Other cities are known to have set up forms of ostracism on the Athenian model, namely Megara, Miletos, Argos and Syracuse. In the last of these it was referred to as petalismos, because the names were written on olive leaves. Little is known about these institutions. Furthermore, pottery shards identified as ostraka have been found in Chersonesos Taurica, leading historians to the conclusion that a similar institution existed there as well, in spite of the silence of the ancient records on that count.
A similar modern practice is the recall election, in which the electoral body removes its representation from an elected officer. It is interesting to note that unlike under modern voting procedures, the Athenians did not have to adhere to a strict format for the inscribing of ostraka. Many extant ostraka show that it was possible to write expletives, short epigrams or cryptic injunctions beside the name of the candidate without invalidating the vote. For example:
- Kallixenes, son of Aristonimos, "the traitor"
- Archen, "lover of foreigners"
- Agasias, "the donkey"
- Megacles, "the adulterer"
The social psychologist Kipling Williams has written extensively on ostracism as a modern phenomenon. Williams defines ostracism as "any act or acts of ignoring and excluding of an individual or groups by an individual or a group". Williams suggests that the most common form of ostracism in a modern context is refusing to communicate with a person. By refusing to communicate with a person, that person is effectively ignored and excluded. The advent of the internet has made ostracism much easier to engage in, and conversely much more difficult to detect, with Williams and others describing this online ostracism as "cyberostracism". In email communication, in particular, it is relatively easy for a person or organization to ignore and exclude a specific person, through simply refusing to communicate with the person. Karen Douglas thus describes "unanswered emails" as constituting a form of cyberostracism, and similarly Eric Wesselmann and Kipling Williams describe "ignored emails" as a form of cyberostracism.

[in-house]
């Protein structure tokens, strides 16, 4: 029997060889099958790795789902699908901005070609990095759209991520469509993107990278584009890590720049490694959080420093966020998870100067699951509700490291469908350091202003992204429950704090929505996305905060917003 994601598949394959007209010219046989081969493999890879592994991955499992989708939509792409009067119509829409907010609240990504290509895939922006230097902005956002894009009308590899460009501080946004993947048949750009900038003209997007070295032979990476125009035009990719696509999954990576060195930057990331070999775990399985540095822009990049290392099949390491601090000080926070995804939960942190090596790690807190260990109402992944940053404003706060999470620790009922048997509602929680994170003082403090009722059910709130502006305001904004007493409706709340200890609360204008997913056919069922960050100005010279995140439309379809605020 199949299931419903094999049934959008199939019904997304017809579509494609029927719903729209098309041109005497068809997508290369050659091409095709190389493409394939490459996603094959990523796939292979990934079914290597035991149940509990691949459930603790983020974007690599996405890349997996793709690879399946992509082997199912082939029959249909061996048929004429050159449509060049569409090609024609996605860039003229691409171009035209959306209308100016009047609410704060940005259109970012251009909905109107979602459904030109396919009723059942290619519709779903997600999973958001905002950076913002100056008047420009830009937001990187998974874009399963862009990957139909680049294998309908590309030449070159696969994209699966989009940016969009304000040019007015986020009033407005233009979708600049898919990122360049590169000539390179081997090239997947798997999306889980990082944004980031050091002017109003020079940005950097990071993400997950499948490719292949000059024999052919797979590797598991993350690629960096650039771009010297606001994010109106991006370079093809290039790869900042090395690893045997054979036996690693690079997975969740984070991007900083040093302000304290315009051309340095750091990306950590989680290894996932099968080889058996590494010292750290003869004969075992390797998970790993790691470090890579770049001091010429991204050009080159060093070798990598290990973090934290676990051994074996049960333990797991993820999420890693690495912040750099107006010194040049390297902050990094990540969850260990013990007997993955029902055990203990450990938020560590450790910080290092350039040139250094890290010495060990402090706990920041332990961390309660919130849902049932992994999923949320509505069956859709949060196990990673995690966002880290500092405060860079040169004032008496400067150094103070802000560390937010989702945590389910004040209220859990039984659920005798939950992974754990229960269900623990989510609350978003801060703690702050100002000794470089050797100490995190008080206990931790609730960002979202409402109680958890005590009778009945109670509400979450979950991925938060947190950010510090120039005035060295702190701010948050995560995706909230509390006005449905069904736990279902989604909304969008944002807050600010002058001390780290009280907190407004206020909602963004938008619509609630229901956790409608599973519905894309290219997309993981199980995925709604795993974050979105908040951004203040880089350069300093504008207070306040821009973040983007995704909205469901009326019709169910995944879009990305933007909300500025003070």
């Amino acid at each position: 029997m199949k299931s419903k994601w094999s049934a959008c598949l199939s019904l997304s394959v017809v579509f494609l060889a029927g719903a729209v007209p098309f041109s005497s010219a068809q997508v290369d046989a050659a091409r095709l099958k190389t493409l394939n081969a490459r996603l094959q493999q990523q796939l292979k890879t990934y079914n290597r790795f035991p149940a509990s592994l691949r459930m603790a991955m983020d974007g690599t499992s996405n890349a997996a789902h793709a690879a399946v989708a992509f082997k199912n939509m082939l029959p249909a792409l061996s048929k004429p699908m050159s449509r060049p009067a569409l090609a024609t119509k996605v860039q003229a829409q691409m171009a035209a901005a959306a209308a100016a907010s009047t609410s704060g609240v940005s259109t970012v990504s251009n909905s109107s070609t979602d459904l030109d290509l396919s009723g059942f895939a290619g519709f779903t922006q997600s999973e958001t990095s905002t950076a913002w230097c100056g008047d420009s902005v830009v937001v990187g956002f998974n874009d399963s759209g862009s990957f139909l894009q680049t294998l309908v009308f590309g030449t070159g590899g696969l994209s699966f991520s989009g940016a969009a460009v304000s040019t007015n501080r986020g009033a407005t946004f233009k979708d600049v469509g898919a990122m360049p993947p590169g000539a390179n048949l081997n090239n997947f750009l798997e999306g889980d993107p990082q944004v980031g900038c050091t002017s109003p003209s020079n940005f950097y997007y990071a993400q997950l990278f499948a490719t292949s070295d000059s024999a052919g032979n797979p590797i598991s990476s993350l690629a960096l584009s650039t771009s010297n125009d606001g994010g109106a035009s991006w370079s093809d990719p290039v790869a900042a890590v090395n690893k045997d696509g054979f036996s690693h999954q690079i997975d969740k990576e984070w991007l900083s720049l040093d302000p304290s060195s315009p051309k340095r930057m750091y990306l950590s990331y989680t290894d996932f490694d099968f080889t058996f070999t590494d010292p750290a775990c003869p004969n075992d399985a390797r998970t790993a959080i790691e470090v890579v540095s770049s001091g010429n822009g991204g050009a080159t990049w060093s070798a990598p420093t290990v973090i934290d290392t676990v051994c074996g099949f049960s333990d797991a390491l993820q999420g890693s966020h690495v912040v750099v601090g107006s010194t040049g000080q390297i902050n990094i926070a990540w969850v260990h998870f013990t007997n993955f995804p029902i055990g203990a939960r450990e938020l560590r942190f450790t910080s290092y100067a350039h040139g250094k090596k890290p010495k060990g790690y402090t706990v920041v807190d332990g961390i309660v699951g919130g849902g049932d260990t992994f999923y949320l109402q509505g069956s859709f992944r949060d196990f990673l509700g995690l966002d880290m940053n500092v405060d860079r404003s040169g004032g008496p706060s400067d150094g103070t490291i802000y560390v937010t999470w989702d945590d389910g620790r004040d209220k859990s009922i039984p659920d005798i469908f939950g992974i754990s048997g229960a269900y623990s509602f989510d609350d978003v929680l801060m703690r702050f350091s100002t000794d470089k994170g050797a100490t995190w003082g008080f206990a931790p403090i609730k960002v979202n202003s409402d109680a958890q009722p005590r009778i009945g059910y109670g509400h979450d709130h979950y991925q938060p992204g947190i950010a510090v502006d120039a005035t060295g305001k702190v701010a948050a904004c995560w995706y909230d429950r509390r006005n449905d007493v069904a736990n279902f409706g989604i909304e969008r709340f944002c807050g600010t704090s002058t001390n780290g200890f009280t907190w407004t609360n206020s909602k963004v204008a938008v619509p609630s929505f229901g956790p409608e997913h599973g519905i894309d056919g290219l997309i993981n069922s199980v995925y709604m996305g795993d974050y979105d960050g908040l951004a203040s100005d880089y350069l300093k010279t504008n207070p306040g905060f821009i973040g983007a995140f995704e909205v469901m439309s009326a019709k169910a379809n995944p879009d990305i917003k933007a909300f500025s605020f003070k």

Williams and his colleagues have charted responses to ostracism in some five thousand cases, and found two distinctive patterns of response. The first is increased group-conformity, in a quest for re-admittance; the second is to become more provocative and hostile to the group, seeking attention rather than acceptance.
As it researched as well by many social psychologists, (Williams, 2007) research has demonstrated that being rejected from groups can have profound effects on a person (Smith, E. R., Macki, D. M., & Claypool, H. M., (2014) social psychoogy. Psychology Press. p.409)
Research suggests that ostracism is a common reprisal strategy used by organizations in response to whistleblowing. Kipling Williams, in a survey on US whistleblowers, found that 100% reported post-whistleblowing ostracism. Alexander Brown similarly found that post-whistleblowing ostracism is a common response, and indeed describes ostracism as form of "covert" reprisal, as it is normally so difficult to identify and investigate.
Qahr and Ashti
Qahr (to not be on speaking terms with someone) and ashti (to make up) represent a complex culture-specific fusion of emotional dynamics, cognitive evaluations, and behavioral tendencies, which codes both negative and 'distancing' emotions and initiates a set of social actions and gestures that lead to amelioration of that emotional state.